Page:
|Scientific Name:||Plectropomus leopardus (Lacepède, 1802)|
Plectropomus leopardus (Lacepède, 1802)
|Red List Category & Criteria:||Near Threatened ver 3.1|
|Assessor(s):||Cornish, A. & Kiwi, L.K. (Grouper & Wrasse Specialist Group)|
|Reviewer(s):||Sadovy, Y. & Samoilys, M. (Grouper & Wrasse Red List Authority)|
The Leopard Coral Grouper is declining on the Great Barrier Reef, Australia (Ayling et al. 2000), and this problem is further aggravated by the increasing harvest in that country. Other countries show declining landings, implying that populations may be decreasing. Although catches in eastern Australia have increased significantly, catch rates have decreased. The increasing trend observed in Philippines may be due to the lack of management and that juveniles are now caught and grown out; where heavily taken, the capture of P. leopardus is considered to be unsustainable (Padilla et al. 2003). Due to the declining trend of populations in different countries, the fish may be classified as Near Threatened and with more data may need to be reclassified as Vulnerable under criterion A2d. (See the Supplementary Material for a summary of regional status and catch data).
|Range Description:||Plectropomus leopardus is found mainly in the western Pacific from southern Japan to Australia (Queensland and Western Australia), and eastward to the Caroline Islands and Fiji. |
The species aggregates for spawning to form a group of around 60 to 130 in Australia (Samoilys 1997), 20 to 30 in eastern Malaysia (T. Daw pers. comm. 2003). Five spawning sites are known from Sabah, Malayasia (SCRFA 2003). Of these, four were still present in 2001/2002 while the fifth had disappeared reportedly due to destruction of the reef from cyanide fishing.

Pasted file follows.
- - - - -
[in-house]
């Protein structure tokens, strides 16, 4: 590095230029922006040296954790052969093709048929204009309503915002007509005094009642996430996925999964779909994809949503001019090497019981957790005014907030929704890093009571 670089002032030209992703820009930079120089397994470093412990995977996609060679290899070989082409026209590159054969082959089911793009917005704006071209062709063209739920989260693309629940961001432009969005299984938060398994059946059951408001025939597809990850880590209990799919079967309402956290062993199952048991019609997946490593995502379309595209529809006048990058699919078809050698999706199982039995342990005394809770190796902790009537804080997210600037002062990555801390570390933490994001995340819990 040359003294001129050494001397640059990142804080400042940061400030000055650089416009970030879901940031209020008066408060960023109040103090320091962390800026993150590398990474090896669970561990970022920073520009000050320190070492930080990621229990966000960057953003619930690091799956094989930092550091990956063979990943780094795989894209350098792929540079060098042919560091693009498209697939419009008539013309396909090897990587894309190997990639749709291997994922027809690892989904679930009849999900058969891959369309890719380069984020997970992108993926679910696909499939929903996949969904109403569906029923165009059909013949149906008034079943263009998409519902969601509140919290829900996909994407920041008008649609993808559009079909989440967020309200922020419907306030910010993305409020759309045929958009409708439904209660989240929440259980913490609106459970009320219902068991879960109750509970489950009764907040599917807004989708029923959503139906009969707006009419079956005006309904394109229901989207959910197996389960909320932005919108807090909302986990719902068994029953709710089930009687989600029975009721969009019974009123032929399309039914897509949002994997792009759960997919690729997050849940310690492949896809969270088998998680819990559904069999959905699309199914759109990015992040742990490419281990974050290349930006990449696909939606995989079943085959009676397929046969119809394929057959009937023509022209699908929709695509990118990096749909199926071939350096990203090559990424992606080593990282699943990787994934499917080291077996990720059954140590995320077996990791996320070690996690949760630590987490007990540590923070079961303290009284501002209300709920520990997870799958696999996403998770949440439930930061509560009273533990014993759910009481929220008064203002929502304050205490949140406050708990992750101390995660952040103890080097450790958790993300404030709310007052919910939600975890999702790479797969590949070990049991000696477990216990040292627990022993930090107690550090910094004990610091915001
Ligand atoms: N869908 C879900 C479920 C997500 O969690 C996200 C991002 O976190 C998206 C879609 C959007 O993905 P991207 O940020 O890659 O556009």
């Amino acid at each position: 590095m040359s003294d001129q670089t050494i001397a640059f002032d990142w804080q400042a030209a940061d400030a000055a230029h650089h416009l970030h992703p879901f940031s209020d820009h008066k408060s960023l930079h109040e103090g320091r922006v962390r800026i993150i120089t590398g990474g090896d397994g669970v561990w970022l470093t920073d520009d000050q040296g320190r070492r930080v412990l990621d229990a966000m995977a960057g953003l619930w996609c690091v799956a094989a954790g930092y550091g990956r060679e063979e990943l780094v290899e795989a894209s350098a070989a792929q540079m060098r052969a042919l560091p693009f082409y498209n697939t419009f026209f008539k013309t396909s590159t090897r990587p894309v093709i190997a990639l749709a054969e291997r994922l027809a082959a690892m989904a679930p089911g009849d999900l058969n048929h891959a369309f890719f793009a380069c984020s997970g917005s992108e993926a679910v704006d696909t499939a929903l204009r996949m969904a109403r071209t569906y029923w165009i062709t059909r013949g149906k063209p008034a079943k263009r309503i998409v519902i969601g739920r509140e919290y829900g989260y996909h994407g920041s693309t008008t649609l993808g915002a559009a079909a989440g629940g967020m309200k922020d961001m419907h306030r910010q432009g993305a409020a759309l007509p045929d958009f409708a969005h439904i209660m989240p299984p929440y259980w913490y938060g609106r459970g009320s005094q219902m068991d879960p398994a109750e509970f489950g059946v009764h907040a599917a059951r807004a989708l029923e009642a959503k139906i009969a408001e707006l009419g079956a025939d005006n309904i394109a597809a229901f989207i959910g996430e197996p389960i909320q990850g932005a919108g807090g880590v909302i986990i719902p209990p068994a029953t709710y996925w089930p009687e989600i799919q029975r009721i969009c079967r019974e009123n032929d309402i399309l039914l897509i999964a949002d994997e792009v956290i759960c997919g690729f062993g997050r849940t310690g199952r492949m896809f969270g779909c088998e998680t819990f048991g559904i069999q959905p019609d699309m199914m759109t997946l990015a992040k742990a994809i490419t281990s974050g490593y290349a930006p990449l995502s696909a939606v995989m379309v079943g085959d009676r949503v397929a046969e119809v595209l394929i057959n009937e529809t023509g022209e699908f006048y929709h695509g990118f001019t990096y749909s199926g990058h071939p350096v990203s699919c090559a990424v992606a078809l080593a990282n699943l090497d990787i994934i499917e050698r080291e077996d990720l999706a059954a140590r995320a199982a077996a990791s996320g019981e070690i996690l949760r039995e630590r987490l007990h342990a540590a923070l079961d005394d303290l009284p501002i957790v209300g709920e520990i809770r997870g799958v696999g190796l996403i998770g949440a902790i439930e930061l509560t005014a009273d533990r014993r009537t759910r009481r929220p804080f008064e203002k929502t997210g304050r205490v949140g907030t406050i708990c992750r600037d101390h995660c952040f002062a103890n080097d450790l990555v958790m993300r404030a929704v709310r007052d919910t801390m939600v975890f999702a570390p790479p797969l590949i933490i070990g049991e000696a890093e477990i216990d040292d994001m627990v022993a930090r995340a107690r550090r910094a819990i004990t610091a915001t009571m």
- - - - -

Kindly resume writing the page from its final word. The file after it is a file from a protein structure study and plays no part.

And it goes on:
In Fiji, small groupings of the species are found regularly in certain seasons and the groupings tend to be somewhat dispersed particularly along the outer reef edge and well developed inner reefs. Fishers report that they tend to catch more of this fish when it has eggs (SCRFA 2003).
Native:Australia; Brunei Darussalam; China; Fiji; Hong Kong; Indonesia; Japan; Malaysia; Marshall Islands; New Caledonia; Palau; Papua New Guinea; Philippines; Solomon Islands; Taiwan, Province of China; Thailand; Tonga; Vanuatu; Viet Nam; Wallis and Futuna
|FAO Marine Fishing Areas:|
Indian Ocean – eastern; Pacific – eastern central; Pacific – northwest; Pacific – western central
|Range Map:||Click here to open the map viewer and explore range.|
|Population:||Population estimates by mark-capture data ranges from 1,890 to 2,134 fish for the reef area around Lizard Island (750,966 m²), equivalent to 2.6 fish 1,000 m², whereas it is about 3,988 (5.3 fish 1,000 m²) when estimated by Underwater Visual Census (Zeller and Russ 2000, Samoilys and Carlos 2001). On the Great Barrier Reef, P. leopardus is considered naturally common with densities ranging from 3.5 to 9.0 fish 1,000 m² (Ayling et al. 2000). In contrast the species is relatively uncommon in Solomon Islands, Fiji and Papua Guinea (maximum densities of two fish 1,000 m², but generally less than one fish 1,000 m² (Samoilys et al. 1995).|
|Current Population Trend:||Decreasing|